Looking at the commitment to learning
The Buddy Program
Continuing on the theme of reviewing the eight Developmental Assets — strengths that all youth should have, according to research done by the Search Institute of Minnesota — this article focuses on the “Commitment to Learning” asset.
One of the first things we tell our Big Buddies when they come to our mentor training is that they are not a tutor. The next thing we tell them is that one of our four goals at the Buddy Program is to improve each Little Buddy’s attitude and interest in school by being matched with a mentor. The juxtaposition of these two statements may cause you to scratch your head, so let me explain more.
The youth we work with have teachers, parents and sometimes counselors and tutors all telling them what to do and when and how to do it. Instead, we see each Big Buddy as a friend and companion to each Little Buddy — someone to show up when he says he will and acknowledge the child’s need for fun. Whether the Buddy Pair meets in the school or in the community, we want their relationship to be built on mutual interests and activities.
We also see our Big Buddies as key players in encouraging and cultivating the student’s attitude about school. As the mentor and student form a bond, that Big Buddy will play a role in encouraging their Little Buddy to succeed at school. Oftentimes our school-based (adult) and peer-to-peer (high school student) Big Buddies, who see their Little Buddies weekly at school, may be the one bright spot in the student’s day or week; they can help facilitate the “bonding to school” component that is critical for a young person to be committed to learning, according to the Search Institute. Our LEAD program takes Commitment to Learning to a new level through our outdoor leadership classes at Roaring Fork High School and Carbondale Middle School. Students learn critical life skills through outdoor issues and experiences. Our program director who teaches these classes is the mentor to these students, encouraging and motivating them to succeed at school in order to succeed in life.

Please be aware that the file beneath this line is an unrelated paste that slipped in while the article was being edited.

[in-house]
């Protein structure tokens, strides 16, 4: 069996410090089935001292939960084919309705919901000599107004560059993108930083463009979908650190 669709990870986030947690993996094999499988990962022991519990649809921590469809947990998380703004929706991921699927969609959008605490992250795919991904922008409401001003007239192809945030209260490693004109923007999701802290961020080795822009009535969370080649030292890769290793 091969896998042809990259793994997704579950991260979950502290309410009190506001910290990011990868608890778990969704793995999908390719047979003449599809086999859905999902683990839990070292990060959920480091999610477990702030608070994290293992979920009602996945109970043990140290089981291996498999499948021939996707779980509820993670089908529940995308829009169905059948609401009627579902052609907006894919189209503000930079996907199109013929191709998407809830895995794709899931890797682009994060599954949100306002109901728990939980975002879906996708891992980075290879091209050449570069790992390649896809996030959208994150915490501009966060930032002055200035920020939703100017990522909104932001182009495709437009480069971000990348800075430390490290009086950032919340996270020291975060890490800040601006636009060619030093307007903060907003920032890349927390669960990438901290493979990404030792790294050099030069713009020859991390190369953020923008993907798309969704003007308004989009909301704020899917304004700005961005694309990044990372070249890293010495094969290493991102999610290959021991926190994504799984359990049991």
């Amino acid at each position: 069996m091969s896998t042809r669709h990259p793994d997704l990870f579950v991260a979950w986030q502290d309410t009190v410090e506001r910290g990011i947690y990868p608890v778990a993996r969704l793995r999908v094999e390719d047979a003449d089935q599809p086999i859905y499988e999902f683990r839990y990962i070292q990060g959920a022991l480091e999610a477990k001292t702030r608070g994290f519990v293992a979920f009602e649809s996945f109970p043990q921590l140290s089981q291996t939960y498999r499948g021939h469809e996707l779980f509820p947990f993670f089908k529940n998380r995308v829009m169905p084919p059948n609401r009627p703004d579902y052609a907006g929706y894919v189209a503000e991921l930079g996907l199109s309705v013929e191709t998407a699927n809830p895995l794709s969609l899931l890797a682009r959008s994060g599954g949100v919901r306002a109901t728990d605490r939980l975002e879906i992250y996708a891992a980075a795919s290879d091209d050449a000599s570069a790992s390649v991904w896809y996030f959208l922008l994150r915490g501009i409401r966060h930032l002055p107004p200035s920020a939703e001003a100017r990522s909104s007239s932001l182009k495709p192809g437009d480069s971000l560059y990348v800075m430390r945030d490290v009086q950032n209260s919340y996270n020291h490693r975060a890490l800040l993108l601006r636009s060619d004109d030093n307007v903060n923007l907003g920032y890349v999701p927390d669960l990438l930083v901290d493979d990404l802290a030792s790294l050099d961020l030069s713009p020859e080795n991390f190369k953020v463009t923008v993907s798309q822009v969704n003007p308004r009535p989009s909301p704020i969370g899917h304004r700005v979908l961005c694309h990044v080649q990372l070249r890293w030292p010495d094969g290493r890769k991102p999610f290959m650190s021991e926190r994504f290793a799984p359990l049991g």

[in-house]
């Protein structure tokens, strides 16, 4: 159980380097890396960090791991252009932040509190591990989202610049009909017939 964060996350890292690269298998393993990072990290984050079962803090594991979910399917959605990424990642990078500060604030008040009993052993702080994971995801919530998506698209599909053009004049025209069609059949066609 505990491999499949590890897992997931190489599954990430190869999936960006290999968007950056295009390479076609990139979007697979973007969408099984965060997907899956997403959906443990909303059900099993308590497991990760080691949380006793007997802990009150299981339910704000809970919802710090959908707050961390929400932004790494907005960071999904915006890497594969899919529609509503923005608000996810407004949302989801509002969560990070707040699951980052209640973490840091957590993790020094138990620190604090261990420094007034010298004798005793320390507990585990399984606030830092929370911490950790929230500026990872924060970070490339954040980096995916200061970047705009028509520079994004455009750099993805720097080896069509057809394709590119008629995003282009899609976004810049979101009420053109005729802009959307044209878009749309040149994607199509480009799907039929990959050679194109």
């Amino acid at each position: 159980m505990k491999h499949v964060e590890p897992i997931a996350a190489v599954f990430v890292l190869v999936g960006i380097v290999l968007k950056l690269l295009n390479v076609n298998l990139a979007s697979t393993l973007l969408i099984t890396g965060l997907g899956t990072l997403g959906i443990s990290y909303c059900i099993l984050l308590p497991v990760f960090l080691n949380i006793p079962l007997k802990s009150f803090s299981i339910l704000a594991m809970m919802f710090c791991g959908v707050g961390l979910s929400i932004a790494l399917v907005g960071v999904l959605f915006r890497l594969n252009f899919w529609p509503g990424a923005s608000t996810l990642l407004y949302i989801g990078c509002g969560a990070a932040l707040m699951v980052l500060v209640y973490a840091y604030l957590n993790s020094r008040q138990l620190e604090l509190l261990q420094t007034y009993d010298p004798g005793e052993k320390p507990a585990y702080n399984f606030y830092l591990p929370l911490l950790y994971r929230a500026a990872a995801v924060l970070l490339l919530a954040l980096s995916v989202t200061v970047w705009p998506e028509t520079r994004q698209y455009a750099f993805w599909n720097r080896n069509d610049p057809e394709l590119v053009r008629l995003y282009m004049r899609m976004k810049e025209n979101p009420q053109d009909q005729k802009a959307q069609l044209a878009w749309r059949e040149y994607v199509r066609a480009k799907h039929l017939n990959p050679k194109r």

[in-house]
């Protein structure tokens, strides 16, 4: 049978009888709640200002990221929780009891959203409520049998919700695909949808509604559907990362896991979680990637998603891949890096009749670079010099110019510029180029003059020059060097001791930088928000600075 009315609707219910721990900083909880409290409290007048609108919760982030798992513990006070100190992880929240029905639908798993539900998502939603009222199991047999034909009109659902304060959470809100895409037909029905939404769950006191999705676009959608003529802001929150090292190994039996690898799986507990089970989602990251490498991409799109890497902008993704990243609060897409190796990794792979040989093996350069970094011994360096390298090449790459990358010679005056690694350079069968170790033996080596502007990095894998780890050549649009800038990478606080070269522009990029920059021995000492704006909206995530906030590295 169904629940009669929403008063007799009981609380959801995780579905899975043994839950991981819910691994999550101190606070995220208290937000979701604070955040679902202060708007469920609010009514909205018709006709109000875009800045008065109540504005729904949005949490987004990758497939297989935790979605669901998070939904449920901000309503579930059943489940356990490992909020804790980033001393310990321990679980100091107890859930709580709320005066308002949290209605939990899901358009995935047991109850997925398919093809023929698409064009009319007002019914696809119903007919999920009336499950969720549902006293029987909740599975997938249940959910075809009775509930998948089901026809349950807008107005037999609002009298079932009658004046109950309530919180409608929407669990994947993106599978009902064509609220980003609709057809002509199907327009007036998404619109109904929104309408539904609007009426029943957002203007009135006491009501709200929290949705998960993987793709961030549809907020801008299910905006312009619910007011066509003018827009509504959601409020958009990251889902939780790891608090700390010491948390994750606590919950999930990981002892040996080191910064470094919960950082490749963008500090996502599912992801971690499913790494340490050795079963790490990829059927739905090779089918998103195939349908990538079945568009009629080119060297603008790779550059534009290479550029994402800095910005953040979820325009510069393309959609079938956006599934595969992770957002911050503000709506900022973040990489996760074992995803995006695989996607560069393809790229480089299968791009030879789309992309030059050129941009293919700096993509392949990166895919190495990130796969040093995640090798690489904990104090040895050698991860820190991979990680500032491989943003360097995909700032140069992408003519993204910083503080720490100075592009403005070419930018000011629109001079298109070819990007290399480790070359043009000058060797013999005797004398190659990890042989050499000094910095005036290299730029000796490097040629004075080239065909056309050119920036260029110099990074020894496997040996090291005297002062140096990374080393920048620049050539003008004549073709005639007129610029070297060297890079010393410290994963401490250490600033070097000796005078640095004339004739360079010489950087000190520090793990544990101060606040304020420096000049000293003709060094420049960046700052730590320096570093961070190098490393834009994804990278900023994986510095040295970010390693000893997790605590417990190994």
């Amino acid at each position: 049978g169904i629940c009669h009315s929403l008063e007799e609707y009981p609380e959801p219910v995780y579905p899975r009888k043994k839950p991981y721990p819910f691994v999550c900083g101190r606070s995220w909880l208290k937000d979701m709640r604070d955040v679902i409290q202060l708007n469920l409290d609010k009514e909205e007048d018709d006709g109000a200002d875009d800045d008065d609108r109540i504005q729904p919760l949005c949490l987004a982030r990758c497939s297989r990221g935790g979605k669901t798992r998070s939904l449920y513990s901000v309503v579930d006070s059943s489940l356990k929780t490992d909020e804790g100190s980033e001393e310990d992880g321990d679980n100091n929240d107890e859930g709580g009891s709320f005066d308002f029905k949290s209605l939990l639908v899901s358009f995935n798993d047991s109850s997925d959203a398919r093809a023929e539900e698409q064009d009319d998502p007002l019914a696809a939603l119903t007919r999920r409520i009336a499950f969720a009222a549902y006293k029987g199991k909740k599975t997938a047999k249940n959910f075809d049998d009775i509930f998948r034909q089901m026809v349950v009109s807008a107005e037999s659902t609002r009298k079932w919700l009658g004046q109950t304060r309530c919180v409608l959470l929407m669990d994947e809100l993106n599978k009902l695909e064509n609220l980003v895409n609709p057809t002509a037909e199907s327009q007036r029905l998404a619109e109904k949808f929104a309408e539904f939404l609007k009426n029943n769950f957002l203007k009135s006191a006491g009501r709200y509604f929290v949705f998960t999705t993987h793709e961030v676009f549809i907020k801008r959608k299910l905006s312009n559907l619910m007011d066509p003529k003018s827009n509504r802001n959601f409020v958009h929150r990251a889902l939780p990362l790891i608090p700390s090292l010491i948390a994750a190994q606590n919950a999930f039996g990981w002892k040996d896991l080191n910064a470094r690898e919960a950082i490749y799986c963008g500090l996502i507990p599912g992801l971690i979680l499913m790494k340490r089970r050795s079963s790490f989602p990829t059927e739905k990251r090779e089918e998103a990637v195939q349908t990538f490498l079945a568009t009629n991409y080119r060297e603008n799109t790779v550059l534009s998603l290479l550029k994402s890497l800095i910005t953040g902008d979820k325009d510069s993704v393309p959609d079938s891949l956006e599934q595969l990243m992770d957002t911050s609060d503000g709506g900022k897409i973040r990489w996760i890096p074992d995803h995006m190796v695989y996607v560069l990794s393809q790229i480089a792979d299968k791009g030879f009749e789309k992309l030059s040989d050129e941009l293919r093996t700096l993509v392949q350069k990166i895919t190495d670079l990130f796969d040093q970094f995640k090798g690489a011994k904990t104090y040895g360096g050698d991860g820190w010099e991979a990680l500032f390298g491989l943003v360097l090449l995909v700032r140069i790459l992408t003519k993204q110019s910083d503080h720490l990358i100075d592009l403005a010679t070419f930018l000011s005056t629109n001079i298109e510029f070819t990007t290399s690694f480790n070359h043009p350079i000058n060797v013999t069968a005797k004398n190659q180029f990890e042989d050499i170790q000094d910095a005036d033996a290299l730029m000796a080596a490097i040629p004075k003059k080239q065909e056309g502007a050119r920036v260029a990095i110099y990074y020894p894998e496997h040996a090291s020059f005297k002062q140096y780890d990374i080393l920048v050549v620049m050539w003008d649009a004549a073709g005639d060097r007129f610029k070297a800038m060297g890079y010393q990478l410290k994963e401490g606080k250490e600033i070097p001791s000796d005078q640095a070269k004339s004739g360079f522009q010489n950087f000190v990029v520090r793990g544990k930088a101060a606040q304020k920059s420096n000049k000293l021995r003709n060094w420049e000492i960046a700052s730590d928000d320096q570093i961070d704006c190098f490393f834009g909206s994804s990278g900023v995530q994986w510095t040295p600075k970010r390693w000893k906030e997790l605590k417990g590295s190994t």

So while our mentors are not tutors or teachers, the role they play in the lives of our youth and, specifically, in these youths’ commitment to school, cannot be underestimated. As parents we can model commitment to learning ourselves by helping our children stay motivated and engaged in school, ensuring homework is a priority, looking for ways our children can “bond” to school and introducing reading for pleasure to our children.
To find out more about how you can become a mentor and help a young person commit to learning, call the Buddy Program at 927-1001 (Aspen to Carbondale) or visit http://www.buddyprogram.org. For more information on mentoring youth from Glenwood to Rifle, call Youth Zone at 945-9300.
For more information on the Search Institute and Developmental Assets visit http://www.searchinstitute.org.
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The gray wolf once roamed freely throughout more than two-thirds of the United States. However, they were extirpated (locally extinct) from most areas of the U.S. when settlers from Europe came to the new world.